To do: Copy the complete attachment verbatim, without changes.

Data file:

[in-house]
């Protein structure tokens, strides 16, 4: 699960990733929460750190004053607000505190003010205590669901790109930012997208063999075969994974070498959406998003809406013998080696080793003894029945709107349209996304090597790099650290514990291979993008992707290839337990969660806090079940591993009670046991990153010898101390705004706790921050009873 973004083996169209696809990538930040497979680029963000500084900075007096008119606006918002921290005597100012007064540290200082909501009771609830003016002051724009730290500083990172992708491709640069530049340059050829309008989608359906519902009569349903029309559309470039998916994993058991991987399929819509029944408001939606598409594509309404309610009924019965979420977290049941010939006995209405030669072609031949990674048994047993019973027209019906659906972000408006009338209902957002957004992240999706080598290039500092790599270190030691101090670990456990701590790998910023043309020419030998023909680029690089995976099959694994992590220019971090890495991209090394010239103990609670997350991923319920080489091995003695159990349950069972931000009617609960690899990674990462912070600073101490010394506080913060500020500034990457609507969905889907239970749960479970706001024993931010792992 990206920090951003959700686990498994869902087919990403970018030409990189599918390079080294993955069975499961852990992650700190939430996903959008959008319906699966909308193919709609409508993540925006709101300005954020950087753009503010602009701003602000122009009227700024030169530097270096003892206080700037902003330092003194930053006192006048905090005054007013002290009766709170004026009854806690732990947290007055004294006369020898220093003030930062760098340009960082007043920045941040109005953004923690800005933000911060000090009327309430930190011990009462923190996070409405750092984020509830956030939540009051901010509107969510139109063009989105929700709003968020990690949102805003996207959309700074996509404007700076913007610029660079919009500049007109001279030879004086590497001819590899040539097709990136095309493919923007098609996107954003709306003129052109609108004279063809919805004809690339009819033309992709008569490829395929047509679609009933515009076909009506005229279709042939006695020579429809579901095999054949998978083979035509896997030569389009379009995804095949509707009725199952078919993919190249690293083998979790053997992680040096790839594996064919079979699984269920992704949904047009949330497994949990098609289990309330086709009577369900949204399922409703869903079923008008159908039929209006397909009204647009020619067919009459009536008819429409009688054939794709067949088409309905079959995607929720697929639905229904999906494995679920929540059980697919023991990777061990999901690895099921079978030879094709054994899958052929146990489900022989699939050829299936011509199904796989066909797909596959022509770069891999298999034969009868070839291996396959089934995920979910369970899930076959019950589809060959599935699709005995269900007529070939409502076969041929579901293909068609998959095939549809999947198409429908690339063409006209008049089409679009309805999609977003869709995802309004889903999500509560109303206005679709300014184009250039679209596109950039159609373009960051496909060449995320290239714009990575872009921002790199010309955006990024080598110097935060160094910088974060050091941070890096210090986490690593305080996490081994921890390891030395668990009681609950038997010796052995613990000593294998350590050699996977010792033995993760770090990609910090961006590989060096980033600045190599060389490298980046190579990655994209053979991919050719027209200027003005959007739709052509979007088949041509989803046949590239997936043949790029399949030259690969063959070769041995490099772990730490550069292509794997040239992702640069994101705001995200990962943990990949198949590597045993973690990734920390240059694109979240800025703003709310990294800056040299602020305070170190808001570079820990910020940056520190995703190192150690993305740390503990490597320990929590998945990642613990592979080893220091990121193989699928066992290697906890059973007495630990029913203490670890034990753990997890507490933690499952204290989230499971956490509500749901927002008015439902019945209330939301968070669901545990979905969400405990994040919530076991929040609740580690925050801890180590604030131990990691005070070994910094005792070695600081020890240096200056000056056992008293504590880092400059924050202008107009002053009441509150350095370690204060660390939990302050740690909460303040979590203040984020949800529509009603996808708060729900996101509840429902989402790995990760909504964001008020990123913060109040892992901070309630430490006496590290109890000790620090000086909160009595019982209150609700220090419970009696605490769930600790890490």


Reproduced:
[in-house]
């Protein structure tokens, strides 16, 4: 699960990733929460750190004053607000505190003010205590669901790109930012997208063999075969994974070498959406998003809406013998080696080793003894029945709107349209996304090597790099650290514990291979993008992707290839337990969660806090079940591993009670046991990153010898101390705004706790921050009873 973004083996169209696809990538930040497979680029963000500084900075007096008119606006918002921290005597100012007064540290200082909501009771609830003016002051724009730290500083990172992708491709640069530049340059050829309008989608359906519902009569349903029309559309470039998916994993058991991987399929819509029944408001939606598409594509309404309610009924019965979420977290049941010939006995209405030669072609031949990674048994047993019973027209019906659906972000408006009338209902957002957004992240999706080598290039500092790599270190030691101090670990456990701590790998910023043309020419030998023909680029690089995976099959694994992590220019971090890495991209090394010239103990609670997350991923319920080489091995003695159990349950069972931000009617609960690899990674990462912070600073101490010394506080913060500020500034990457609507969905889907239970749960479970706001024993931010792992 990206920090951003959700686990498994869902087919990403970018030409990189599918390079080294993955069975499961852990992650700190939430996903959008959008319906699966909308193919709609409508993540925006709101300005954020950087753009503010602009701003602000122009009227700024030169530097270096003892206080700037902003330092003194930053006192006048905090005054007013002290009766709170004026009854806690732990947290007055004294006369020898220093003030930062760098340009960082007043920045941040109005953004923690800005933000911060000090009327309430930190011990009462923190996070409405750092984020509830956030939540009051901010509107969510139109063009989105929700709003968020990690949102805003996207959309700074996509404007700076913007610029660079919009500049007109001279030879004086590497001819590899040539097709990136095309493919923007098609996107954003709306003129052109609108004279063809919805004809690339009819033309992709008569490829395929047509679609009933515009076909009506005229279709042939006695020579429809579901095999054949998978083979035509896997030569389009379009995804095949509707009725199952078919993919190249690293083998979790053997992680040096790839594996064919079979699984269920992704949904047009949330497994949990098609289990309330086709009577369900949204399922409703869903079923008008159908039929209006397909009204647009020619067919009459009536008819429409009688054939794709067949088409309905079959995607929720697929639905229904999906494995679920929540059980697919023991990777061990999901690895099921079978030879094709054994899958052929146990489900022989699939050829299936011509199904796989066909797909596959022509770069891999298999034969009868070839291996396959089934995920979910369970899930076959019950589809060959599935699709005995269900007529070939409502076969041929579901293909068609998959095939549809999947198409429908690339063409006209008049089409679009309805999609977003869709995802309004889903999500509560109303206005679709300014184009250039679209596109950039159609373009960051496909060449995320290239714009990575872009921002790199010309955006990024080598110097935060160094910088974060050091941070890096210090986490690593305080996490081994921890390891030395668990009681609950038997010796052995613990000593294998350590050699996977010792033995993760770090990609910090961006590989060096980033600045190599060389490298980046190579990655994209053979991919050719027209200027003005959007739709052509979007088949041509989803046949590239997936043949790029399949030259690969063959070769041995490099772990730490550069292509794997040239992702640069994101705001995200990962943990990949198949590597045993973690990734920390240059694109979240800025703003709310990294800056040299602020305070170190808001570079820990910020940056520190995703190192150690993305740390503990490597320990929590998945990642613990592979080893220091990121193989699928066992290697906890059973007495630990029913203490670890034990753990997890507490933690499952204290989230499971956490509500749901927002008015439902019945209330939301968070669901545990979905969400405990994040919530076991929040609740580690925050801890180590604030131990990691005070070994910094005792070695600081020890240096200056000056056992008293504590880092400059924050202008107009002053009441509150350095370690204060660390939990302050740690909460303040979590203040984020949800529509009603996808708060729900996101509840429902989402790995990760909504964001008020990123913060109040892992901070309630430490006496590290109890000790620090000086909160009595019982209150609700220090419970009696605490769930600790890490």